Maybe I pass, maybe I don't. But mostly, I don't try. I let people think what they want, and I frequently conform to whatever it is they expect.  If that makes me dour and quiet, then I'm fine with that.  I don't put myself or others at risk that way.

 

24 minutes ago, Betty K said:

As to the bit about attempting to communicate to a wide audience as an individual, that's your opinion, but you've said absolutely nothing to back it up. 

If you read what I wrote, you'll find that I never claimed that it was anything but my own personal belief.  As your statements are.  We are trading experience for experience here, right?

 

In the context of "activism," it seems to me that the activist style of relating to a wider audience tends to be aggressive.  Do you have examples of activist techniques that are not? Or are we seeing the same activities in a different way? I ask because I do not believe that relating to a wider audience in the way that I have seen activists do it is desirable or positive in the context of being a small and vulnerable minority.

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2 hours ago, Betty K said:

This is called passing privilege.

Wow! This is a new term for me. 😯

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Very few can actually say they have the passing privilege. I don't have it at all. I get clocked all the time because how broad I am. I will never fit in with the standards of being a female or the feminine appearance. I have come to the conclusion of accepting it. I'm not happy how I look but as far as other's views of me I could care less as long as they don't try to harm or kill me that's it. I have enough battles with myself to care about other's opinions. 

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3 hours ago, awkward-yet-sweet said:

If you read what I wrote, you'll find that I never claimed that it was anything but my own personal belief.  As your statements are.  We are trading experience for experience here, right?

It's exactly what we should be doing.  And I'd also like to add that when someone disagrees with our view, it doesn't pit them against us.  We are all made up of different experiences that mean our viewpoints are often different, but too often this results a mindset that says: "you don't agree with me, therefore you must be against me."  It isn't true.  We are all entitled to our own opinions and beliefs.  It shouldn't make us enemies.  (Politicians take note)  Healthy discourse should rule the day.  Sorry, I didn't mean to take this thread in a different direction but the direction it looked it was beginning to go raised my hackles just a little.

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1 hour ago, Sally Stone said:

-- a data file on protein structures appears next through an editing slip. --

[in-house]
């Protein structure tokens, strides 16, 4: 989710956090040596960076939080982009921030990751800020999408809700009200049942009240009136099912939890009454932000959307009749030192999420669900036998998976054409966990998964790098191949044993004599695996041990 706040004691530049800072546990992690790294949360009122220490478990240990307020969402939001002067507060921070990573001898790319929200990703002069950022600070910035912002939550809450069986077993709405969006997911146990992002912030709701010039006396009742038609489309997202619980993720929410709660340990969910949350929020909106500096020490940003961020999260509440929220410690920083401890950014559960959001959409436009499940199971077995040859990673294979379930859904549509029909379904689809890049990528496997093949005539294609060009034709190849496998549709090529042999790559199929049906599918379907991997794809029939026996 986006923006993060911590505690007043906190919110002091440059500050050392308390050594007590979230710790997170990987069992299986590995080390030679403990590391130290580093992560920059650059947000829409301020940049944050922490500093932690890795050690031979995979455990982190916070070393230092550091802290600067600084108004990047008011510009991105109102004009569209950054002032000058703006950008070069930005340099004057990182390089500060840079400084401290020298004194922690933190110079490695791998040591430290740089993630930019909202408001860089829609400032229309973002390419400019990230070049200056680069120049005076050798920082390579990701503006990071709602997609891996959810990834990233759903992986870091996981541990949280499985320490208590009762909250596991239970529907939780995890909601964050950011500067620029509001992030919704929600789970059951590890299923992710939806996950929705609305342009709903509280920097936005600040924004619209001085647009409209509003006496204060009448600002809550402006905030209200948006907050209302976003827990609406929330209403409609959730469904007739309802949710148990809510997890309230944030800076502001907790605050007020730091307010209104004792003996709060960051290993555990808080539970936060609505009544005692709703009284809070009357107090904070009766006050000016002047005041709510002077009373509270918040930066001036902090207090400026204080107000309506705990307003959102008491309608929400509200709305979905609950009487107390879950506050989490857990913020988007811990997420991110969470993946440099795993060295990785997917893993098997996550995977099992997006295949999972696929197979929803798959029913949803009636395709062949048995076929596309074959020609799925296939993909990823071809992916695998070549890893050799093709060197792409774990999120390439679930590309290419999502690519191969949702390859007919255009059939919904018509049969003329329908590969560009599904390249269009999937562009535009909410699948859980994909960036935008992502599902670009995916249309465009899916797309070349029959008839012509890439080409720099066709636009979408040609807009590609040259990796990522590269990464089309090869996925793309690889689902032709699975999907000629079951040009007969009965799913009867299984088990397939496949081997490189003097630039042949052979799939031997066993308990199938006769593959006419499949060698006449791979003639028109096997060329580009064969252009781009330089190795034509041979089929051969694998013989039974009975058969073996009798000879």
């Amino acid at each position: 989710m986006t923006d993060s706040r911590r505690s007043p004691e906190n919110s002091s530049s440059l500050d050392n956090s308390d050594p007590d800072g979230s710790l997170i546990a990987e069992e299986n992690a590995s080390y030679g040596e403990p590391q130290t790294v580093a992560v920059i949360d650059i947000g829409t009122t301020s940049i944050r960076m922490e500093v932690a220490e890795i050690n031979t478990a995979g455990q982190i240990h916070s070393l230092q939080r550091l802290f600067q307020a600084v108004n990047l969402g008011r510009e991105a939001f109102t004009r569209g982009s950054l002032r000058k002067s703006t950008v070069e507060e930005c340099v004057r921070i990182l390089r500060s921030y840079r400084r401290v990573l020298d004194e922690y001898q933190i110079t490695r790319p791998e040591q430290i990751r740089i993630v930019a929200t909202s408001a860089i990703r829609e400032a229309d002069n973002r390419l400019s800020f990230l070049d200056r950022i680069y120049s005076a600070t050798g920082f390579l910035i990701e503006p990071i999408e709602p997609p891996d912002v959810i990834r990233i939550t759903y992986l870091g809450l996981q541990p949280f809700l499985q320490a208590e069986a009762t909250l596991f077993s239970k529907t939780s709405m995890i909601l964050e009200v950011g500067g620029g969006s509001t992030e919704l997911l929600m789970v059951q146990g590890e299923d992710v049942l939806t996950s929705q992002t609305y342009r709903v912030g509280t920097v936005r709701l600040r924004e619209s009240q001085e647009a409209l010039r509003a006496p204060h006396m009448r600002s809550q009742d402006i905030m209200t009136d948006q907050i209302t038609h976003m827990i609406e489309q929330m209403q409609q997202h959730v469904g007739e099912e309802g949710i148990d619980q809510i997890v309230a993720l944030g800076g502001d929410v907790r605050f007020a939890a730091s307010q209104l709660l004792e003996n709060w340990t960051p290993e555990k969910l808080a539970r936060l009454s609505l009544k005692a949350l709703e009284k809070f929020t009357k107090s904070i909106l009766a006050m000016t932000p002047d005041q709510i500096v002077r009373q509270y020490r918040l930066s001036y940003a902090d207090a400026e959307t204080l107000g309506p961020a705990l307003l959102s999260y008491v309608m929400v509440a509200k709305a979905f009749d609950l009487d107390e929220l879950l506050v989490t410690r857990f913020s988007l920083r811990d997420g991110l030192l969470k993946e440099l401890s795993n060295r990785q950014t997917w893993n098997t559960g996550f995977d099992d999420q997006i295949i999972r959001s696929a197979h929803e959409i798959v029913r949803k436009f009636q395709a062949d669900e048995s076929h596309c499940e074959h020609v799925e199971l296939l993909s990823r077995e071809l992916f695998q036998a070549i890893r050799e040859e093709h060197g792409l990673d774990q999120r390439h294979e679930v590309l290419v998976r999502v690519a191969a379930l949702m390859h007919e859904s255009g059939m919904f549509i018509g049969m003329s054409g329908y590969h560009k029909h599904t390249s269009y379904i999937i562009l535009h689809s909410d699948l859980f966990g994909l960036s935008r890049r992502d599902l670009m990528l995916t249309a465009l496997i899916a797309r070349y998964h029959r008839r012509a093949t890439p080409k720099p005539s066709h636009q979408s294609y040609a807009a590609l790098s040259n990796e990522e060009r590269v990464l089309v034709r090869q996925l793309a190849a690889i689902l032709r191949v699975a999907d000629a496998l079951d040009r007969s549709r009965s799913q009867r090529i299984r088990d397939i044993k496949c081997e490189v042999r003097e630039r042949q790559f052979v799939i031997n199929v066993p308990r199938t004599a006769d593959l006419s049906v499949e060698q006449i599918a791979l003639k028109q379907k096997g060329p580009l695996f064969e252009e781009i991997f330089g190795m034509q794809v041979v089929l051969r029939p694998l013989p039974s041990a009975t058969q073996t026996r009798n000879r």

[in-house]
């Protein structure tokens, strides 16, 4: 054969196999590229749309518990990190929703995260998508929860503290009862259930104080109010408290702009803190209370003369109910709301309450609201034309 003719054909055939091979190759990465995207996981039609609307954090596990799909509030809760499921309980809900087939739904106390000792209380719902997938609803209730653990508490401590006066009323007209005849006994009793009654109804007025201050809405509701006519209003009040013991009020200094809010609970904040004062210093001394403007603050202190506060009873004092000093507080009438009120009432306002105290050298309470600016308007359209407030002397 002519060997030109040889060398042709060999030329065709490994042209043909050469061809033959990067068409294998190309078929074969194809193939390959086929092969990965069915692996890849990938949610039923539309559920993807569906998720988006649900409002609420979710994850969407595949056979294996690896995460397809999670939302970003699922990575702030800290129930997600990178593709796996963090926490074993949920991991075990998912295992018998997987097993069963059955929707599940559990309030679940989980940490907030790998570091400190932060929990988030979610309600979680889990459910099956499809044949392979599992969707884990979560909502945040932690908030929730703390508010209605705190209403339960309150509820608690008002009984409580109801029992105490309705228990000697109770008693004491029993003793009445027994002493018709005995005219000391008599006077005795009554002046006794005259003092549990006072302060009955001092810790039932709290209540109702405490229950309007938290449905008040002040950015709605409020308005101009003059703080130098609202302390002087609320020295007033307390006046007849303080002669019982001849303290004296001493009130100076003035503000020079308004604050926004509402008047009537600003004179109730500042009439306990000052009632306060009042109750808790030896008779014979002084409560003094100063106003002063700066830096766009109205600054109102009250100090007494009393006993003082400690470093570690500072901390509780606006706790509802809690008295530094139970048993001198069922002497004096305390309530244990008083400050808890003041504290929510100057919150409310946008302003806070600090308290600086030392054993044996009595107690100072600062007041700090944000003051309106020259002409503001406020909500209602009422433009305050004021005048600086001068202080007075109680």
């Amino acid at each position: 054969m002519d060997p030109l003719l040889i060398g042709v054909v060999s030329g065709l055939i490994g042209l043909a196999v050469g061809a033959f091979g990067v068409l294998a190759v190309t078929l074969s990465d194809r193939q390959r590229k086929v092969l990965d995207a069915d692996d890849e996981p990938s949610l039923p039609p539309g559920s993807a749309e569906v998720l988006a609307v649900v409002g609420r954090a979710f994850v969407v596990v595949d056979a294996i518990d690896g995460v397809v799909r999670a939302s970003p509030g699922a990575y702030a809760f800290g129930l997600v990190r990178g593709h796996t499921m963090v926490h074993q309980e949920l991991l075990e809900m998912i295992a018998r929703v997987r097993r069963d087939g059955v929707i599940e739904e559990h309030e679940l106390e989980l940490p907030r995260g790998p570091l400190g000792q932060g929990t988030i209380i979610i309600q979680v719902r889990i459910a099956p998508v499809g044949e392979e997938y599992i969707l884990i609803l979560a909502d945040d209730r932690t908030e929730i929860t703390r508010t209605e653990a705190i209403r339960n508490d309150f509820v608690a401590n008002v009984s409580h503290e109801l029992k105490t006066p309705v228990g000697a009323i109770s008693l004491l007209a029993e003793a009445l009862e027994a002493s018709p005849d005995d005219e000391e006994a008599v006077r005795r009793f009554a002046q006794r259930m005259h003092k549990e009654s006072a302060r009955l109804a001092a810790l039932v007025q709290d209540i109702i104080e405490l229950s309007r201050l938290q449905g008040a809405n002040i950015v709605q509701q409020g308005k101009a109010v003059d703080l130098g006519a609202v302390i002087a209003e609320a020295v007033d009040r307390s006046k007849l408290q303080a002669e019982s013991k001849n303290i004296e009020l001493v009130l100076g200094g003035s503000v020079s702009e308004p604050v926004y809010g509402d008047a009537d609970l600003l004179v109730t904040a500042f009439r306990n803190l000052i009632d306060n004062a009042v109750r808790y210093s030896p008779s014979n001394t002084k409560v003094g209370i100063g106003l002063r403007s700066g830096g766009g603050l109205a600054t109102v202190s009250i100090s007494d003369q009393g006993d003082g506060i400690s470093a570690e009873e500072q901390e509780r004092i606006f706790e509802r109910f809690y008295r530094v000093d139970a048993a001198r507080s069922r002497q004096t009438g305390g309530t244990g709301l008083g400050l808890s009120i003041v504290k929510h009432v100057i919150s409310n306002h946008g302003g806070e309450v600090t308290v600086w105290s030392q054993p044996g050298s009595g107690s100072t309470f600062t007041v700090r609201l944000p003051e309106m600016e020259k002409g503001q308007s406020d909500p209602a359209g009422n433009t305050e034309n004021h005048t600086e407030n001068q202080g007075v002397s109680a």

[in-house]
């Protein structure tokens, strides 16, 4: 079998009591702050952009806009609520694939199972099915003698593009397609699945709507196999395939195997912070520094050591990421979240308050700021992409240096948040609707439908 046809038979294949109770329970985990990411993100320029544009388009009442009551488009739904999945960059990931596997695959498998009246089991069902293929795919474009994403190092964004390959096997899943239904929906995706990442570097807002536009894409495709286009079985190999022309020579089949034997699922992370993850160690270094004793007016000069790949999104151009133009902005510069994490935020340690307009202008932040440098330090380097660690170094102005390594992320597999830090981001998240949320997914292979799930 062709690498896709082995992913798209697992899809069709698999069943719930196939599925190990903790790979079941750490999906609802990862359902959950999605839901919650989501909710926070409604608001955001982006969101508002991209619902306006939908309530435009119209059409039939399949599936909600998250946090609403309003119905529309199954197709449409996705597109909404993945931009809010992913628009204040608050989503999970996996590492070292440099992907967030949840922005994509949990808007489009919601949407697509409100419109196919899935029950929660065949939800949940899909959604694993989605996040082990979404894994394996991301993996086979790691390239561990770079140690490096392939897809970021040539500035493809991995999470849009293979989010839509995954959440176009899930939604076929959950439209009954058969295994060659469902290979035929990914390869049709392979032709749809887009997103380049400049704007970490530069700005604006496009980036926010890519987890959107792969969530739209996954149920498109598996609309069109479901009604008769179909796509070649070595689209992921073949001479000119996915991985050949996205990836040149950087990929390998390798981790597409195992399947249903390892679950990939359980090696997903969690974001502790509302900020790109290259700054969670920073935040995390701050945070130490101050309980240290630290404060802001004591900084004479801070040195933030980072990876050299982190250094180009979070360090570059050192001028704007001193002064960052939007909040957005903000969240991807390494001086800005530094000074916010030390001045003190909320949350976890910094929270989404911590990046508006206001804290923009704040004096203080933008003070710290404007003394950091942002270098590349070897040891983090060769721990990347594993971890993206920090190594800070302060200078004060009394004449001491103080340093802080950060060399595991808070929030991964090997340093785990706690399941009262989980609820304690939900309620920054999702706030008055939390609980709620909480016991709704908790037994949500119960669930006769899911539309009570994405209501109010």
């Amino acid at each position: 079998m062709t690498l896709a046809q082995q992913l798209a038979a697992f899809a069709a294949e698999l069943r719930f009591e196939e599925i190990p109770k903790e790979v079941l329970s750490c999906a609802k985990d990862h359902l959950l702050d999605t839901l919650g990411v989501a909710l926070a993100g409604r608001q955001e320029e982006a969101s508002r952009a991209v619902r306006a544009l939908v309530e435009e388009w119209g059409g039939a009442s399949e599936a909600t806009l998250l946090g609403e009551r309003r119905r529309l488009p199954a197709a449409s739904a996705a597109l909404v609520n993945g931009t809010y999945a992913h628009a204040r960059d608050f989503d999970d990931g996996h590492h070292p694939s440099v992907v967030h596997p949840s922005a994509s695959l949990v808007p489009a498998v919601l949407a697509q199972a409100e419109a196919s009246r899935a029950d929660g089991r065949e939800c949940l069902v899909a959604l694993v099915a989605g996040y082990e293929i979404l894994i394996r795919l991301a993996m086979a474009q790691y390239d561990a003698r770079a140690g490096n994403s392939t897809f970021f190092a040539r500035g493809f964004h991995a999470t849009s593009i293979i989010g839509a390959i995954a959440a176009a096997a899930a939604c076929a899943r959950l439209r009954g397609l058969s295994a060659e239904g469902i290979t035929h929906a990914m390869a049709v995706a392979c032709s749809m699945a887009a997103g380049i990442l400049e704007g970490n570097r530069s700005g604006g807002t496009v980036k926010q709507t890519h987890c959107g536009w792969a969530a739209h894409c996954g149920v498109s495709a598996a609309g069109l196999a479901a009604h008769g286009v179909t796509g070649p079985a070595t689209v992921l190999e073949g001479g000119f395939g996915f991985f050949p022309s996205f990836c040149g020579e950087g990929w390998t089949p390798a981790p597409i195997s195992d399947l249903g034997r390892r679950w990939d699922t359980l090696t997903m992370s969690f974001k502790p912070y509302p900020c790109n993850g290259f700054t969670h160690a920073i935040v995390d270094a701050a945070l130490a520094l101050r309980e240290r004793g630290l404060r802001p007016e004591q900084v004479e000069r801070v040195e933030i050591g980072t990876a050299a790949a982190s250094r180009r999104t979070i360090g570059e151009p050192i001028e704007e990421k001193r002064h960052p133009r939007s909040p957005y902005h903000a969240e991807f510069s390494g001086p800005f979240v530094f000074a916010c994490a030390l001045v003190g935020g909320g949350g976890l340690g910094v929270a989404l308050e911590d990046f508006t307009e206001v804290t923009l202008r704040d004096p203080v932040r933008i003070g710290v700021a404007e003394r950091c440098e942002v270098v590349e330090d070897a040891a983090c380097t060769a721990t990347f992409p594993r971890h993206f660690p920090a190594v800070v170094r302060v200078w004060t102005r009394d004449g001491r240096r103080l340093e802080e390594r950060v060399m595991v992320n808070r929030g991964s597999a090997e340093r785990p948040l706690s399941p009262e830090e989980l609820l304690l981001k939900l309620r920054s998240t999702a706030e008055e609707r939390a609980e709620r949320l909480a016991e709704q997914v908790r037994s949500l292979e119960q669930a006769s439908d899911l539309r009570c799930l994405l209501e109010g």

Healthy discourse should rule the day. 

Well said Sally, and I don't think it changes the direction of the thread.

 

Mindy🌈🐛🏳️‍⚧️🦋

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I hope it's okay if I interject with a bit of a digression from the conversation that's been going. There's an idea that I've been chewing on for several years now but done nothing with, and I'll explain why in a bit.

 

The idea is essentially just interviews, a library of videos of people from the LGBTQIA+ community as they tell their life stories. It wouldn't focus purely on the LGBTQIA+ness of the people, and instead would be more like an oral history project. This would be documenting the lives of (preferably) elders of the LGBTQIA+ community in their own words, and then sharing their stories. 

I think this is something that could have a ton of potential for building community for LGBTQIA+ people, and for de-stigmatizing our community in the eyes of the general public.

I know that as a young trans-masc guy I've felt absolutely starved for these sorts of stories. After a lot of internet scouring, and hitting the point where stuff starts to repeat, I would love nothing more than to sit at the knee of Grampa Mandude and listen to him prattle on about his life, not just his trans related hardships. This aspect of the community has been incredibly difficult for me to access, and would have been hugely helpful to have just to not feel quite so alone at times. 

 

My reasons for not going through with the idea are a mix of situational realities and safety concerns. 

The reality: I'm monetarily limited, I have no experience with videography and associated tech, video editing is tedious as all get out, travelling with a cat is really difficult, and lastly, I have my drivers license, but I'm still learning how to drive comfortably. 

The safety concerns: I'm afraid of accidently doxing people and their houses getting burned down. I wouldn't share locations, names, or other identifying information unless specifically asked to, but there would still be a lot of potentially identifiable information in the interviews. I'm deeply afraid of the potential harms that could befall the interview-ees because of my interviews. 

 

The reality-based difficulties are all surmountable, but the safety concern has been a big part of what's held me back. The only thing I've been able to think of as a workaround has been something along the lines of keeping video links only accessible to registered members of the Transpulse forum in some way. Something like that at least, even if it defeats the secondary goal of building acceptance.